8. Is anyone aware of more specific timelines for the release of results? I haven't been able to find anything other than the statement about release of results sometime in June on the web site. I even tried calling the MCC, and was basically read that same section verbatim. I'm mostly concerned since I remember reading about several delays last year and just some general craziness surrounding the new marking scheme in play.
  9. Can anyone comment on whether FM electives are necessary to get interviews in the bigger FM programs across Canada? I have a range of IM subspecialty electives, some oncology, and a rural internal medicine rotation arranged and would like to be sure this would still put me in the running for family. Ive been drawn towards it as of late, but I am worried my selection smells more IM than FM. Am I being needlessly paranoid?
  10. I would highly recommend Doctor in the House. Its a British comedy from the 1950s about medical education. Its a very different world in some ways (everyone wears suits etc) but in other ways things have stayed entirely the same (e.g. the excessive drinking and general rambunctiousness of the preclinical years). I understand it spawned something of a series of films, and cant speak to their quality, but the original is definitely worth watching, especially if you enjoy classic films!
  11. I went with Scotiabank LOC, despite previously being a TD customer of over a decade. They were easier to work with, TD wasn't particularly good at returning phone calls (although this is obviously this is very dependant on the representative). I will also say that the hours at SB are terrible, but this isn't really an issue since most people just use online banking.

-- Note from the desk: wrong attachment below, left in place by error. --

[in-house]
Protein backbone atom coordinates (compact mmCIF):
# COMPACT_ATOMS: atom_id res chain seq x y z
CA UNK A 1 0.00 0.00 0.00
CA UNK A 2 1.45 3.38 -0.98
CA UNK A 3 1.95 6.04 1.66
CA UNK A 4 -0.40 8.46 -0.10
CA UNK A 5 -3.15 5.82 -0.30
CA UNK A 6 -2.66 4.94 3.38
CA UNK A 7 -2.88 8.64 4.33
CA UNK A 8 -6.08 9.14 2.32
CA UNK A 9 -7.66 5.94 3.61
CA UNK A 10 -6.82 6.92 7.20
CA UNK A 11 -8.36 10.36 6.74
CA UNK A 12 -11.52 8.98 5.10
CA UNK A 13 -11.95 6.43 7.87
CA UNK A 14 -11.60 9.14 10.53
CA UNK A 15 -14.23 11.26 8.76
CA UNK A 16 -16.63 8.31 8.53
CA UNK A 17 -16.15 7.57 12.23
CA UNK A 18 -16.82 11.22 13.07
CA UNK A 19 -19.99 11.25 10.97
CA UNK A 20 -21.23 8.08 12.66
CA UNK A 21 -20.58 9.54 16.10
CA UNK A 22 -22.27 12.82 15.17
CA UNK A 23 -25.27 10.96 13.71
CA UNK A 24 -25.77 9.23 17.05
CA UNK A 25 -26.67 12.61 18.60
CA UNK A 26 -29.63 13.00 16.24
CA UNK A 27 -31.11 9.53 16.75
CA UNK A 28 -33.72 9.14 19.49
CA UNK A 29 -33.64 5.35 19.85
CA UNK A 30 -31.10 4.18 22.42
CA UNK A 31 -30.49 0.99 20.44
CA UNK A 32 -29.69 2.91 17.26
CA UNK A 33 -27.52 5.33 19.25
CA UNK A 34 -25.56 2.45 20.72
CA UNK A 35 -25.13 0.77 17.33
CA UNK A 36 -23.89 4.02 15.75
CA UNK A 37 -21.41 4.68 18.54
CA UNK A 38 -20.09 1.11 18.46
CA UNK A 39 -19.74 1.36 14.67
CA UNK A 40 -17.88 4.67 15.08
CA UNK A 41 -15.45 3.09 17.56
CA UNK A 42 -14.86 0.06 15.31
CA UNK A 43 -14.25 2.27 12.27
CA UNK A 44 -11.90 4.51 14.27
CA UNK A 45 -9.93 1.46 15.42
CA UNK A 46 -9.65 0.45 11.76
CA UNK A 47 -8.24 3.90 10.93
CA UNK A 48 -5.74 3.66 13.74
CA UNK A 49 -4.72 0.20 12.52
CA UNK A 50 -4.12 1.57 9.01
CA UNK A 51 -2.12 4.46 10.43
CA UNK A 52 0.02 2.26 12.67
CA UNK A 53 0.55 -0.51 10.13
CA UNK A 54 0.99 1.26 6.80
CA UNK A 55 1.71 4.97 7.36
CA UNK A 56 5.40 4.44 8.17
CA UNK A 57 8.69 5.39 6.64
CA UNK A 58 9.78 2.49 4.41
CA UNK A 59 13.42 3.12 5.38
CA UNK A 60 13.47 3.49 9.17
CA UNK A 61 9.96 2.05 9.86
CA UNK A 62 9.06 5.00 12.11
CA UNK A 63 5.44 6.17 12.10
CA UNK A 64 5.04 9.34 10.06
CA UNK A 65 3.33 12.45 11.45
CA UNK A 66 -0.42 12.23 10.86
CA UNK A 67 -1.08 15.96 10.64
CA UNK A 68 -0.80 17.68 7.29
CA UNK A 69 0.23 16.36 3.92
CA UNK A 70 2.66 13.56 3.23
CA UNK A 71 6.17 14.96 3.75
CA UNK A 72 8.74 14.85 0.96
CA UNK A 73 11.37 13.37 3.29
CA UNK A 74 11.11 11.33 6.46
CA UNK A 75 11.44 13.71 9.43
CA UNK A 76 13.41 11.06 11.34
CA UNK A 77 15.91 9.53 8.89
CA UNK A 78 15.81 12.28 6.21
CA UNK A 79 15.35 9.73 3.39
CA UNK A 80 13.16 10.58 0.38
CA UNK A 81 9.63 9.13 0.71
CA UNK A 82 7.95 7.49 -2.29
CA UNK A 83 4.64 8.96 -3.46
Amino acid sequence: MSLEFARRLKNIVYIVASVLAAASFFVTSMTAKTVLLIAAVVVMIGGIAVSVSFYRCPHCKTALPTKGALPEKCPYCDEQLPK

12. I think that a research PI can be invaluable in the sense that they can comment on both your work ethic as well as your academic strength. This is, of course, more true if your research is in some way related to your academic discipline/major in ugrad. In any event, they should be able to compare you to other students they've had in a similar position, and they can also talk about how you've absorbed and applied any background knowledge related to your lab work. Finally, the committee can probably make a ballpark assessment of your academic abilities based on your transcript, and MCAT perfo
  13. I don't recall a specific time limit, but I think the general consensus on med applications is that, assuming you're applying for entry directly out of a Bachelors, you should stick to stuff you did and accomplished during your college years. If you are an older applicant, you would want to focus on even more recent achievements. Otherwise, barring something truly unique, special, and amazing, you might be going back a bit too far. One exception to this recommendation would be if you had some involvement in an activity/pursuit in high school, and then continued in a more advanced leaders
  14. Interesting. They've clearly been thinking about transitioning to MMI for some time now. I remember the first tim I applied (4ish cycles ago), there was a short questionnaire about our thoughts and feelings about on MMI-based admissions system. I suspect this will be a trial-run, with the decisions ultimately being made on the basis of the panel interview, but with the scores from the MMI being correlated against the traditional interview scores for validation.